David’s Hierarchy of Leads (The 4 Levels of Fandom)

It's a mistake to think that all fans are the same. Some fans will spend way more money on you than others. It's way more profitable to give superfans premium content/attention/experiences than to try to get the masses to do something.

I've come up with a framework to think about the levels of fandom called David's Hierarchy of Leads:

  1. Non-Fans
  2. Casual Fans
  3. True Fans
  4. Superfans
David's Hierarchy of Leads

Non-Fans are self-explanatory. They either don't know about you or don't like you. Your goal is to get people's attention with your music, YouTube content, etc so that they become Casual Fans.

Casual Fans are people who like you but aren't actively invested. Maybe they've saved a couple of your songs. Maybe if their friends are coming to your show they'll tag along, but really they don't care beyond the surface level. At this level, you'll get a few pennies from their streams, but it's foolish to spend your time and money to MONETIZE them at this point. Your goal should be nurturing them into True Fans via special content, talking to them after gigs, etc.

True Fans are the people that actively care about you. They will come to shows, buy merch, donate to your crowdfunding or Patreon. They want to see you succeed and will step up when there is an ask from you. But if you do your job well, they can graduate to Superfans.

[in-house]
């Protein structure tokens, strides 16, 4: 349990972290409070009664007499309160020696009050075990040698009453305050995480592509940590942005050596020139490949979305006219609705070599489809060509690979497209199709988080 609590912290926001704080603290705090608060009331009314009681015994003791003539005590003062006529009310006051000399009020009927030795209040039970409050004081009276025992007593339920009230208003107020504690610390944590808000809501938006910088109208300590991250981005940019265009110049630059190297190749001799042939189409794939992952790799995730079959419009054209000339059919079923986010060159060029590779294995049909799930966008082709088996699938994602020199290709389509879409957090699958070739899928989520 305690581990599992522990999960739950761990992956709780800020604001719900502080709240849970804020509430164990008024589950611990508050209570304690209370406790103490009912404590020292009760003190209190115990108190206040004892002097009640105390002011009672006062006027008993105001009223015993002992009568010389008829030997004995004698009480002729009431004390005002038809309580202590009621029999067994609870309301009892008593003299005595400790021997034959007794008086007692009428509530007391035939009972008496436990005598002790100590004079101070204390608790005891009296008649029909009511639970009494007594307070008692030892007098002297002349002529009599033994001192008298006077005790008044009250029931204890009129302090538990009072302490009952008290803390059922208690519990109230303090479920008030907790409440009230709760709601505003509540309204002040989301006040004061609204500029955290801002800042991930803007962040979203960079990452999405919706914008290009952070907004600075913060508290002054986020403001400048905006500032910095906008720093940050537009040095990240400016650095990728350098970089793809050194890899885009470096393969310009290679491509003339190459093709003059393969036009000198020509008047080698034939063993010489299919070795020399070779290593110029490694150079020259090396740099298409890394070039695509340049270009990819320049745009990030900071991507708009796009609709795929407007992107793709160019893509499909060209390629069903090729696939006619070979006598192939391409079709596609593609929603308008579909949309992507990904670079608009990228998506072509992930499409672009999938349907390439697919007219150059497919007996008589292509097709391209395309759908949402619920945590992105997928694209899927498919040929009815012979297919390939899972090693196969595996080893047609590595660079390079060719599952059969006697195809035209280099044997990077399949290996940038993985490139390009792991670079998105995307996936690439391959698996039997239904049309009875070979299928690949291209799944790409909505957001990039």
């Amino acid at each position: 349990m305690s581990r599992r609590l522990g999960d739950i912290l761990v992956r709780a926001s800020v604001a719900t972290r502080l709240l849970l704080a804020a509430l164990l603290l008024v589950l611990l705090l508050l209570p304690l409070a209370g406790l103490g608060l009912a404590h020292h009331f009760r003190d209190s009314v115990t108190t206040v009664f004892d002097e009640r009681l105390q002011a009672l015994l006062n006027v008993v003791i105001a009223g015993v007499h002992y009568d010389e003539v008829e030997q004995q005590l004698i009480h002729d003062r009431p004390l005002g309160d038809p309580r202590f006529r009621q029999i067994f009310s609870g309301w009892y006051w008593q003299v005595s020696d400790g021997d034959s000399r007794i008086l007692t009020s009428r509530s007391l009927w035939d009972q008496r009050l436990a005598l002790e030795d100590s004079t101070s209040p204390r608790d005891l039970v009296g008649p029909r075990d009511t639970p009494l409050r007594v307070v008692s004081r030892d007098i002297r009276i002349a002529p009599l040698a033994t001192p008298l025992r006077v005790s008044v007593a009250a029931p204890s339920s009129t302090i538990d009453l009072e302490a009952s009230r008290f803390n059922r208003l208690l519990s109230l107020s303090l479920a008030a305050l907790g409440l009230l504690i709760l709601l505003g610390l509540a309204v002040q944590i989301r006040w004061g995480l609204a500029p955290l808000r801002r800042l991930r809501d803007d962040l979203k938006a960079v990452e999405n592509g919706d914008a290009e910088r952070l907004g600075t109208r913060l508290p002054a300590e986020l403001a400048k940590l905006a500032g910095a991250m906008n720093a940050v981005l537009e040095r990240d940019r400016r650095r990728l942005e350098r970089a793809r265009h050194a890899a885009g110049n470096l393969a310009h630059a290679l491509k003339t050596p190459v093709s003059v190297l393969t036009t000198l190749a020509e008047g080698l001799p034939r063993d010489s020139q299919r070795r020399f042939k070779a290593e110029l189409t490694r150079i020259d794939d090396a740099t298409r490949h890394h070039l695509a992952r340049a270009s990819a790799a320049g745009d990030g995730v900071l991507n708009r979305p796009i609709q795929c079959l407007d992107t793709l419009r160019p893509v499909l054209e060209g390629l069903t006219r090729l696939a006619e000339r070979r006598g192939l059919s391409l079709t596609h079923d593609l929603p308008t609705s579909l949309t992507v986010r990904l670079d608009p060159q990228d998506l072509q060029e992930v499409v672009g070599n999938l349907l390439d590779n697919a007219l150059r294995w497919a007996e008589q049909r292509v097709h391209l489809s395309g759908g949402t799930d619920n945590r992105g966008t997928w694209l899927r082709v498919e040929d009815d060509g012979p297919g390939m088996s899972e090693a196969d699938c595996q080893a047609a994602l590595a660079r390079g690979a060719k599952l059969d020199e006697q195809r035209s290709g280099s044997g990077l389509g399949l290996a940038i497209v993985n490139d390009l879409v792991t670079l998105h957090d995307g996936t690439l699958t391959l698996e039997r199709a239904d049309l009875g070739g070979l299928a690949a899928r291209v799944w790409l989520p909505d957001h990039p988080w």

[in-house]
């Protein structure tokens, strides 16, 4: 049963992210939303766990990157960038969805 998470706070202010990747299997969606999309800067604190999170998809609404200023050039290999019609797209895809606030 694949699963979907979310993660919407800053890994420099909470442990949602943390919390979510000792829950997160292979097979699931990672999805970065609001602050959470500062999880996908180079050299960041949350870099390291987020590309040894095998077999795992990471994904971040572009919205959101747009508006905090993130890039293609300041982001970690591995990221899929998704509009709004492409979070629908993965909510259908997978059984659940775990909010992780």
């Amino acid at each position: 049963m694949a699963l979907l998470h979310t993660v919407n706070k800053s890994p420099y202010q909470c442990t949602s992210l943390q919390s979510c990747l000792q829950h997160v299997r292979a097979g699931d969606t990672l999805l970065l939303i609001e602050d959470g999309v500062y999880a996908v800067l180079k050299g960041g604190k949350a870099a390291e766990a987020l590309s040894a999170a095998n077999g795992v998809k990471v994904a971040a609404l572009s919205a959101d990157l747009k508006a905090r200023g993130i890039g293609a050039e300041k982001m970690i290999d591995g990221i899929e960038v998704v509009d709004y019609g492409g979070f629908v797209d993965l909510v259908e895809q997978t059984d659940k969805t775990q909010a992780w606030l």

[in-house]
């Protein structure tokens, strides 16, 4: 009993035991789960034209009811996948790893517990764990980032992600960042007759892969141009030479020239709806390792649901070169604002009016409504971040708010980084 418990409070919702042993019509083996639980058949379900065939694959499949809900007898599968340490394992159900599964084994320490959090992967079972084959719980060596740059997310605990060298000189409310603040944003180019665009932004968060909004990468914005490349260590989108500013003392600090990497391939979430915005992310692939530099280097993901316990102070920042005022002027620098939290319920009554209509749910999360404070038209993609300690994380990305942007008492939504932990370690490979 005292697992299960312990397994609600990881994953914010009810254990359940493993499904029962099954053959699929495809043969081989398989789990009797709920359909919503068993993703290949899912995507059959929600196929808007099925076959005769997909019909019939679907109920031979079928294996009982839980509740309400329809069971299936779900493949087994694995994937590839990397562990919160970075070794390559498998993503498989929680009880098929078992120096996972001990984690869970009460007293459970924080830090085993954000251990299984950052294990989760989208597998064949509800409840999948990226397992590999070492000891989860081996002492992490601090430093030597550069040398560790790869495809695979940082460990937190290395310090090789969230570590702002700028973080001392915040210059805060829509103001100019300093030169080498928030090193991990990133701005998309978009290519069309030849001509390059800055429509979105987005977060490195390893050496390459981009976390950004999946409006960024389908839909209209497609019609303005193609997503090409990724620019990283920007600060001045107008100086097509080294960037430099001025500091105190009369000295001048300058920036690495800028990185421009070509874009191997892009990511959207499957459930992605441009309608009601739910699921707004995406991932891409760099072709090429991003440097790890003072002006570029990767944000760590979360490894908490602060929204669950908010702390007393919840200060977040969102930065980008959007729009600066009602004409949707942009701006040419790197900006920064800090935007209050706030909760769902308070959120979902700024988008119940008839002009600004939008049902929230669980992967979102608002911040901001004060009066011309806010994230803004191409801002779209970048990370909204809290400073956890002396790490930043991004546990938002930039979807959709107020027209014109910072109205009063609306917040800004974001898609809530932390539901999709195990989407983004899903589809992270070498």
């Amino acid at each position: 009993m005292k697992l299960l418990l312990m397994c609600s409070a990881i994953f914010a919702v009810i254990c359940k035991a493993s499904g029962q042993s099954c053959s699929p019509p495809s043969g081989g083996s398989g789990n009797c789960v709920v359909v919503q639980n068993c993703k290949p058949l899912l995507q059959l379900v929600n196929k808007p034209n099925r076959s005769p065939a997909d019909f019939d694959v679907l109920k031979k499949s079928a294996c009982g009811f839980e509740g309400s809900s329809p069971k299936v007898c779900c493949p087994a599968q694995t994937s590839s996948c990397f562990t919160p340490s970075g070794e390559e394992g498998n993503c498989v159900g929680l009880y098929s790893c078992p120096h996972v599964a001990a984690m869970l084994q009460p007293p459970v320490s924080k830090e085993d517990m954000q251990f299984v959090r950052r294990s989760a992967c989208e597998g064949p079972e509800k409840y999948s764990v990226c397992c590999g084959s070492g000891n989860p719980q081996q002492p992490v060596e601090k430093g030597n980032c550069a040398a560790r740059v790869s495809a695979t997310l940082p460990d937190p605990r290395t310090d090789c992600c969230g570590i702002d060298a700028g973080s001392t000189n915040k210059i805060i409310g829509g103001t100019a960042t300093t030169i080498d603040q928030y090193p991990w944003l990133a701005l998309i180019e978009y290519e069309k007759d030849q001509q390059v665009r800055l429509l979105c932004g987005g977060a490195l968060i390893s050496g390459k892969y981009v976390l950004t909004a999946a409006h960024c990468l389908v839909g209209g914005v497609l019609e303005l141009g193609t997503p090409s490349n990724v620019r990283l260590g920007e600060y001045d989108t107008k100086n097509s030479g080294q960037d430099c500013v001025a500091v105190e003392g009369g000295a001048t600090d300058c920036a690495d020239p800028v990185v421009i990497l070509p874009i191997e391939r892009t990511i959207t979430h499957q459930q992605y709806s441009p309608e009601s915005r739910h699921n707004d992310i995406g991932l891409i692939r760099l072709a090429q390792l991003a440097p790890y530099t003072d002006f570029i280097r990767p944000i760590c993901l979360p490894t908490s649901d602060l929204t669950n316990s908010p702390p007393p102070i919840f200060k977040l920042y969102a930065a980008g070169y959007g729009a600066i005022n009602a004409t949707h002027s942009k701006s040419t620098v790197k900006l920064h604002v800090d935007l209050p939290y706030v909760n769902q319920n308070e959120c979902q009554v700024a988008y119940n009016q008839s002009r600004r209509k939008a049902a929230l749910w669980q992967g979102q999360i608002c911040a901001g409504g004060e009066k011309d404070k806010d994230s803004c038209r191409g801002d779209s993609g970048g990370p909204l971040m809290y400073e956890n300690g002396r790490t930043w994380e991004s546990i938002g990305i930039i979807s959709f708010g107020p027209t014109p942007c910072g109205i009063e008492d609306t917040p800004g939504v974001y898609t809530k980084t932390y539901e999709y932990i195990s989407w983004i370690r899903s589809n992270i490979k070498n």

Superfans are the truest of the True Fans. They will do ANYTHING for you. They will drive states away to see you. They'll donate $5000 to fund your next album. If they're well off, introduce you to their business network and help you get cool opportunities. They'll go to your fundraiser parties where there's no point other than to hang with other cool fans that care about you because they freakin' love you.

This isn't magical thinking. I developed this framework after spending a number of years on the road with The Talbott Brothers and witnessing this phenomenon firsthand. It freakin works. For instance, their last Indiegogo for an album, they asked for $35,000 but ended up with $60,000. This is 100% because they understand it's way more viable long-term to nurture fans into more serious fans rather than just chasing fame.

Leave a Reply

Your email address will not be published.